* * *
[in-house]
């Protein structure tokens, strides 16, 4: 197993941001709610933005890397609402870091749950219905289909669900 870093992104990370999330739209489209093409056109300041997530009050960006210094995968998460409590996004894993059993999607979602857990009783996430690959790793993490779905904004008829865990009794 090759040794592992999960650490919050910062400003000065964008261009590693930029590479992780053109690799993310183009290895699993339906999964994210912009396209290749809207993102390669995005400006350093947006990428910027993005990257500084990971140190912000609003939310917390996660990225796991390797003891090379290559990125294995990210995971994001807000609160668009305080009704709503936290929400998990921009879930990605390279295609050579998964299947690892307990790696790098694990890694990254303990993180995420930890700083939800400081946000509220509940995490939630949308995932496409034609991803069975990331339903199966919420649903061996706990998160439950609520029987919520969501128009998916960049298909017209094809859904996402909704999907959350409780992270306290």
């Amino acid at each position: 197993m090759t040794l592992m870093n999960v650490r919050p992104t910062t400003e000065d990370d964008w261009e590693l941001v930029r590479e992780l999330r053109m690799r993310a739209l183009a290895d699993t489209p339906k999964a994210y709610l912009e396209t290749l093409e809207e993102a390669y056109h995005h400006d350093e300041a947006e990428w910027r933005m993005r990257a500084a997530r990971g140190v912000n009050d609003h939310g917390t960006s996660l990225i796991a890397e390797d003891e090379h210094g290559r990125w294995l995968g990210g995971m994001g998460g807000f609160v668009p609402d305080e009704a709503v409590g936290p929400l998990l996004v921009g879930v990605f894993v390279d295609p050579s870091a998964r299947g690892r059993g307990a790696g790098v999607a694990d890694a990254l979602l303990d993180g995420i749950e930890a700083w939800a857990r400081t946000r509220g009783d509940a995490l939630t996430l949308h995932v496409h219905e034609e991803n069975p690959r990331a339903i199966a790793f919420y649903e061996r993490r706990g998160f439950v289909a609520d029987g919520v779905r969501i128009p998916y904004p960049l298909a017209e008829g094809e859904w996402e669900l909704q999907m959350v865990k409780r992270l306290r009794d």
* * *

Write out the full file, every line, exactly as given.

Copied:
[in-house]
């Protein structure tokens, strides 16, 4: 197993941001709610933005890397609402870091749950219905289909669900 870093992104990370999330739209489209093409056109300041997530009050960006210094995968998460409590996004894993059993999607979602857990009783996430690959790793993490779905904004008829865990009794 090759040794592992999960650490919050910062400003000065964008261009590693930029590479992780053109690799993310183009290895699993339906999964994210912009396209290749809207993102390669995005400006350093947006990428910027993005990257500084990971140190912000609003939310917390996660990225796991390797003891090379290559990125294995990210995971994001807000609160668009305080009704709503936290929400998990921009879930990605390279295609050579998964299947690892307990790696790098694990890694990254303990993180995420930890700083939800400081946000509220509940995490939630949308995932496409034609991803069975990331339903199966919420649903061996706990998160439950609520029987919520969501128009998916960049298909017209094809859904996402909704999907959350409780992270306290």
């Amino acid at each position: 197993m090759t040794l592992m870093n999960v650490r919050p992104t910062t400003e000065d990370d964008w261009e590693l941001v930029r590479e992780l999330r053109m690799r993310a739209l183009a290895d699993t489209p339906k999964a994210y709610l912009e396209t290749l093409e809207e993102a390669y056109h995005h400006d350093e300041a947006e990428w910027r933005m993005r990257a500084a997530r990971g140190v912000n009050d609003h939310g917390t960006s996660l990225i796991a890397e390797d003891e090379h210094g290559r990125w294995l995968g990210g995971m994001g998460g807000f609160v668009p609402d305080e009704a709503v409590g936290p929400l998990l996004v921009g879930v990605f894993v390279d295609p050579s870091a998964r299947g690892r059993g307990a790696g790098v999607a694990d890694a990254l979602l303990d993180g995420i749950e930890a700083w939800a857990r400081t946000r509220g009783d509940a995490l939630t996430l949308h995932v496409h219905e034609e991803n069975p690959r990331a339903i199966a790793f919420y649903e061996r993490r706990g998160f439950v289909a609520d029987g919520v779905r969501i128009p998916y904004p960049l298909a017209e008829g094809e859904w996402e669900l909704q999907m959350v865990k409780r992270l306290r009794d």